Initial language support is for...
What no C?
JetBrains has introduced remote development for its range of IDEs as well as previewing a new IDE called Fleet, which will form the basis for fresh tools covering all major programming languages. JetBrains has a core IDE used for the IntelliJ IDEA Java tool as well other IDEs such as Android Studio, the official programming …
CLion introduced remote C/C++ development a few months ago but I think it was the last of the IntelliJ-based IDEs to do so but makefiles aren't quite as well supported as CMakefiles and the project configuration menu is a maze of twisty passages, all alike.
So I guess C/C++ will be bringing up the rear for the Fleet IDEs as well.
In the end it all boils down to "this is my remote directory, this is my makefile, this is my build command" yet most IDEs manage to make remote projects more complicated than they need to be.
I like the idea of a whole development environment in the cloud but the difficult bit isn't the IDE or code share or even paired programming (most IDEs have that now and you don't need cloud for it). It's attaching to and interactively debugging your code while it's running. Sure, your debug environment could be in containers now but that kube config is finicky even when running locally. Running that same config on someone else's IDE-cloud-platform and making it play nice with the IDE isn't quite there. They require port forwarding through the thin client to your local machine. So, it's not completely dev-in-the-cloud. Not yet, anyway. Those are just technical things that eventually get ironed out.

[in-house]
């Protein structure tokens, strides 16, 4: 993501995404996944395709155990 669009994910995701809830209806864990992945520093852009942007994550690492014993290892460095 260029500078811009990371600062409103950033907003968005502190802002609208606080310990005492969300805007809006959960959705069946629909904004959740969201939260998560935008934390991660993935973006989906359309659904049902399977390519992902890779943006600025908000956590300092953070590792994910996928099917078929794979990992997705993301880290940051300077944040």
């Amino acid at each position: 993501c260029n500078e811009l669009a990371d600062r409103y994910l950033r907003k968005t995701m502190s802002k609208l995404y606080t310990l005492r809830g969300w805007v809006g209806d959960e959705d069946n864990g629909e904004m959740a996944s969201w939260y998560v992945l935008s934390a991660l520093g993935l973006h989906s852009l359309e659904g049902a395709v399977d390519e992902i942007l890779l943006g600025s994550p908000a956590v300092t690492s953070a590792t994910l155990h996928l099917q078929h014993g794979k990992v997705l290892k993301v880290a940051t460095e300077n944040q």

It's good that VSCode has some competition but that competition is going to need to be open source, not for the ability to fork but to be seen to be developing in the open rather than behind closed doors.
I really do like the Jetbrains IDEs over VSCode, but as a private individual making no money from developing software, I find the JB pricing too steep for me when I can get most of the functionality from VSCode for free.
Good luck to them, but I think they've got a problem trying to sell something that is ostensibly free...
I like JetBrains IDEs too as they're very consistent and very feature rich but for personal use I can't justify it when VSCode, although not fantatsic, is good enough for personal projects.
I'm a non-dev coder and VSCode is good enough for work projects, serious work you need a serious IDE with plenty of intellisense type stuff to maximise your work output, VSCode is bloody awful for itellisense especially for non-MS stuff like Golang.